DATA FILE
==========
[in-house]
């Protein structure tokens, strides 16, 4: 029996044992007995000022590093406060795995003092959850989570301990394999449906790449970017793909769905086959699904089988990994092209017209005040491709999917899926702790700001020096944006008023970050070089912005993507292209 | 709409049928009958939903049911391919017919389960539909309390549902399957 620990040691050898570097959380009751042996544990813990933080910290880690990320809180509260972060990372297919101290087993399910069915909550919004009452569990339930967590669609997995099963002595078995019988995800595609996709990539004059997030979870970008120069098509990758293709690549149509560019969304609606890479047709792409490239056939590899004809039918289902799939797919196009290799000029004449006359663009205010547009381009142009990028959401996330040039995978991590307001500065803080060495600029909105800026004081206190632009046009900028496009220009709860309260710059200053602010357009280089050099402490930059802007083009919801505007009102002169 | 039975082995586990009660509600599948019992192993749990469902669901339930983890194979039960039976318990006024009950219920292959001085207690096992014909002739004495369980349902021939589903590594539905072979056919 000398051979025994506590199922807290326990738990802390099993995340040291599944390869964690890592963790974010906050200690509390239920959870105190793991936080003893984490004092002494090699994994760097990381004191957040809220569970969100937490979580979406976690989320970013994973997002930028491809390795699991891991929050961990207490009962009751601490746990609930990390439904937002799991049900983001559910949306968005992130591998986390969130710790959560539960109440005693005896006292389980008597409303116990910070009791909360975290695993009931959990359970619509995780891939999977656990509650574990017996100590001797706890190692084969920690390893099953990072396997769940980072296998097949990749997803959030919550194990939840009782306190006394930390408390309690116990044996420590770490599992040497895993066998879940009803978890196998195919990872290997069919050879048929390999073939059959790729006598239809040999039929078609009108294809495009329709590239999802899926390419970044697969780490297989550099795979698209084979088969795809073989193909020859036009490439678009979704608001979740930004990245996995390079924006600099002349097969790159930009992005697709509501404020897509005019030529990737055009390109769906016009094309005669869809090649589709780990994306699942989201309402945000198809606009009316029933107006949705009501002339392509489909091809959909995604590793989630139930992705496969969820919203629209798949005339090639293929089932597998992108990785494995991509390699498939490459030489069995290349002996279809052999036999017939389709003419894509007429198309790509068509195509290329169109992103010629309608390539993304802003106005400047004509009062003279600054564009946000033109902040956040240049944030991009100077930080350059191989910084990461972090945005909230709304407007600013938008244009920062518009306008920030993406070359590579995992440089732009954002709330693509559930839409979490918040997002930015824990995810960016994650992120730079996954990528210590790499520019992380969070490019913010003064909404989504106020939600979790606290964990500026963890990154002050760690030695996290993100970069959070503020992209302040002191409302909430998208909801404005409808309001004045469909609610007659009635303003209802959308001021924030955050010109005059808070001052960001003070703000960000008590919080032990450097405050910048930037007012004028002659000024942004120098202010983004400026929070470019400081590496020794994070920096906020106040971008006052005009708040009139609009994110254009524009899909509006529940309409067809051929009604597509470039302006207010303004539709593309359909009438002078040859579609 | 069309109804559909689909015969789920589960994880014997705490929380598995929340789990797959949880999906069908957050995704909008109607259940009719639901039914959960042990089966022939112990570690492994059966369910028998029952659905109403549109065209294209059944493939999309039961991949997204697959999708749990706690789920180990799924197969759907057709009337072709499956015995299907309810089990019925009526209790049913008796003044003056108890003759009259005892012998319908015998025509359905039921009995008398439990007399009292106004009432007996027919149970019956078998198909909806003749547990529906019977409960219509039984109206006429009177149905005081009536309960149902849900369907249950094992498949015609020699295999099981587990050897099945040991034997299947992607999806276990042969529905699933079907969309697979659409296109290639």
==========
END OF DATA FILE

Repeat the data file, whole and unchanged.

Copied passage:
[in-house]
């Protein structure tokens, strides 16, 4: 029996044992007995000022590093406060795995003092959850989570301990394999449906790449970017793909769905086959699904089988990994092209017209005040491709999917899926702790700001020096944006008023970050070089912005993507292209 | 709409049928009958939903049911391919017919389960539909309390549902399957 620990040691050898570097959380009751042996544990813990933080910290880690990320809180509260972060990372297919101290087993399910069915909550919004009452569990339930967590669609997995099963002595078995019988995800595609996709990539004059997030979870970008120069098509990758293709690549149509560019969304609606890479047709792409490239056939590899004809039918289902799939797919196009290799000029004449006359663009205010547009381009142009990028959401996330040039995978991590307001500065803080060495600029909105800026004081206190632009046009900028496009220009709860309260710059200053602010357009280089050099402490930059802007083009919801505007009102002169 | 039975082995586990009660509600599948019992192993749990469902669901339930983890194979039960039976318990006024009950219920292959001085207690096992014909002739004495369980349902021939589903590594539905072979056919 000398051979025994506590199922807290326990738990802390099993995340040291599944390869964690890592963790974010906050200690509390239920959870105190793991936080003893984490004092002494090699994994760097990381004191957040809220569970969100937490979580979406976690989320970013994973997002930028491809390795699991891991929050961990207490009962009751601490746990609930990390439904937002799991049900983001559910949306968005992130591998986390969130710790959560539960109440005693005896006292389980008597409303116990910070009791909360975290695993009931959990359970619509995780891939999977656990509650574990017996100590001797706890190692084969920690390893099953990072396997769940980072296998097949990749997803959030919550194990939840009782306190006394930390408390309690116990044996420590770490599992040497895993066998879940009803978890196998195919990872290997069919050879048929390999073939059959790729006598239809040999039929078609009108294809495009329709590239999802899926390419970044697969780490297989550099795979698209084979088969795809073989193909020859036009490439678009979704608001979740930004990245996995390079924006600099002349097969790159930009992005697709509501404020897509005019030529990737055009390109769906016009094309005669869809090649589709780990994306699942989201309402945000198809606009009316029933107006949705009501002339392509489909091809959909995604590793989630139930992705496969969820919203629209798949005339090639293929089932597998992108990785494995991509390699498939490459030489069995290349002996279809052999036999017939389709003419894509007429198309790509068509195509290329169109992103010629309608390539993304802003106005400047004509009062003279600054564009946000033109902040956040240049944030991009100077930080350059191989910084990461972090945005909230709304407007600013938008244009920062518009306008920030993406070359590579995992440089732009954002709330693509559930839409979490918040997002930015824990995810960016994650992120730079996954990528210590790499520019992380969070490019913010003064909404989504106020939600979790606290964990500026963890990154002050760690030695996290993100970069959070503020992209302040002191409302909430998208909801404005409808309001004045469909609610007659009635303003209802959308001021924030955050010109005059808070001052960001003070703000960000008590919080032990450097405050910048930037007012004028002659000024942004120098202010983004400026929070470019400081590496020794994070920096906020106040971008006052005009708040009139609009994110254009524009899909509006529940309409067809051929009604597509470039302006207010303004539709593309359909009438002078040859579609 | 069309109804559909689909015969789920589960994880014997705490929380598995929340789990797959949880999906069908957050995704909008109607259940009719639901039914959960042990089966022939112990570690492994059966369910028998029952659905109403549109065209294209059944493939999309039961991949997204697959999708749990706690789920180990799924197969759907057709009337072709499956015995299907309810089990019925009526209790049913008796003044003056108890003759009259005892012998319908015998025509359905039921009995008398439990007399009292106004009432007996027919149970019956078998198909909806003749547990529906019977409960219509039984109206006429009177149905005081009536309960149902849900369907249950094992498949015609020699295999099981587990050897099945040991034997299947992607999806276990042969529905699933079907969309697979659409296109290639």